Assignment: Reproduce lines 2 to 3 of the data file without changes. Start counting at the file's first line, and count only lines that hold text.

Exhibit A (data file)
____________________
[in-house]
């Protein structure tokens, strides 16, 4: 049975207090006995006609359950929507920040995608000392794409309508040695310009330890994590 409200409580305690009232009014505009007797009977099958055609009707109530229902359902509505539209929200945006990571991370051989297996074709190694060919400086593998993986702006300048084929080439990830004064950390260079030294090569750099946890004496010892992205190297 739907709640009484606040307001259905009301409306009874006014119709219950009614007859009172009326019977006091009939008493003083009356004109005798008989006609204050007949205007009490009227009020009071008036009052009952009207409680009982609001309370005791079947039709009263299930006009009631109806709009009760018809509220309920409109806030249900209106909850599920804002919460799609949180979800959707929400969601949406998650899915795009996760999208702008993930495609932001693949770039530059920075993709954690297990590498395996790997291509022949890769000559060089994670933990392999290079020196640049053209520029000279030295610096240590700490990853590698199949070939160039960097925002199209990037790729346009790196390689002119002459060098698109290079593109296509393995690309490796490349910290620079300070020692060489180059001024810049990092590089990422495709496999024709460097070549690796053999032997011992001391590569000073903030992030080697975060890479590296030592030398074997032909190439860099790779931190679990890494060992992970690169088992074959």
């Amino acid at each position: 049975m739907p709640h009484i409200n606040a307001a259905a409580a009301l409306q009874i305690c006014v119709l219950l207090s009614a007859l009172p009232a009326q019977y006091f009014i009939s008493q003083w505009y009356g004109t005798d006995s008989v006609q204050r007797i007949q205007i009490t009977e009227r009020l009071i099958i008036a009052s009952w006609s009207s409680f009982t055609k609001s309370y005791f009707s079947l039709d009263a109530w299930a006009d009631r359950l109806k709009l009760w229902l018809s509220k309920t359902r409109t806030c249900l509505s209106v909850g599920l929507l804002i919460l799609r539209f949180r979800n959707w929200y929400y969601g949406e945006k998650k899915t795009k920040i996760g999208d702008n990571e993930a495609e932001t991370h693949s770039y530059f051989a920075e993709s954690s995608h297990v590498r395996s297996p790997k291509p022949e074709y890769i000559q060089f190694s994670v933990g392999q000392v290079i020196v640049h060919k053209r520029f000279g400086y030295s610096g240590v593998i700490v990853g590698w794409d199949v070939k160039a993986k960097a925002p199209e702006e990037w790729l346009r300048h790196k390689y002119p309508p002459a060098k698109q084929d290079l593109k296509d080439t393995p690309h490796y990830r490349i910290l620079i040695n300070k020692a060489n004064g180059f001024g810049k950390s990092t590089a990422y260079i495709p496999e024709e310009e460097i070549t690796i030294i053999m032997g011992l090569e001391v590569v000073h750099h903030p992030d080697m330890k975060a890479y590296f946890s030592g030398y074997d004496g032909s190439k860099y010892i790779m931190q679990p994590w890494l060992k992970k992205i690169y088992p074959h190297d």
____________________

């Protein structure tokens, strides 16, 4: 049975207090006995006609359950929507920040995608000392794409309508040695310009330890994590 409200409580305690009232009014505009007797009977099958055609009707109530229902359902509505539209929200945006990571991370051989297996074709190694060919400086593998993986702006300048084929080439990830004064950390260079030294090569750099946890004496010892992205190297 739907709640009484606040307001259905009301409306009874006014119709219950009614007859009172009326019977006091009939008493003083009356004109005798008989006609204050007949205007009490009227009020009071008036009052009952009207409680009982609001309370005791079947039709009263299930006009009631109806709009009760018809509220309920409109806030249900209106909850599920804002919460799609949180979800959707929400969601949406998650899915795009996760999208702008993930495609932001693949770039530059920075993709954690297990590498395996790997291509022949890769000559060089994670933990392999290079020196640049053209520029000279030295610096240590700490990853590698199949070939160039960097925002199209990037790729346009790196390689002119002459060098698109290079593109296509393995690309490796490349910290620079300070020692060489180059001024810049990092590089990422495709496999024709460097070549690796053999032997011992001391590569000073903030992030080697975060890479590296030592030398074997032909190439860099790779931190679990890494060992992970690169088992074959």
């Amino acid at each position: 049975m739907p709640h009484i409200n606040a307001a259905a409580a009301l409306q009874i305690c006014v119709l219950l207090s009614a007859l009172p009232a009326q019977y006091f009014i009939s008493q003083w505009y009356g004109t005798d006995s008989v006609q204050r007797i007949q205007i009490t009977e009227r009020l009071i099958i008036a009052s009952w006609s009207s409680f009982t055609k609001s309370y005791f009707s079947l039709d009263a109530w299930a006009d009631r359950l109806k709009l009760w229902l018809s509220k309920t359902r409109t806030c249900l509505s209106v909850g599920l929507l804002i919460l799609r539209f949180r979800n959707w929200y929400y969601g949406e945006k998650k899915t795009k920040i996760g999208d702008n990571e993930a495609e932001t991370h693949s770039y530059f051989a920075e993709s954690s995608h297990v590498r395996s297996p790997k291509p022949e074709y890769i000559q060089f190694s994670v933990g392999q000392v290079i020196v640049h060919k053209r520029f000279g400086y030295s610096g240590v593998i700490v990853g590698w794409d199949v070939k160039a993986k960097a925002p199209e702006e990037w790729l346009r300048h790196k390689y002119p309508p002459a060098k698109q084929d290079l593109k296509d080439t393995p690309h490796y990830r490349i910290l620079i040695n300070k020692a060489n004064g180059f001024g810049k950390s990092t590089a990422y260079i495709p496999e024709e310009e460097i070549t690796i030294i053999m032997g011992l090569e001391v590569v000073h750099h903030p992030d080697m330890k975060a890479y590296f946890s030592g030398y074997d004496g032909s190439k860099y010892i790779m931190q679990p994590w890494l060992k992970k992205i690169y088992p074959h190297d």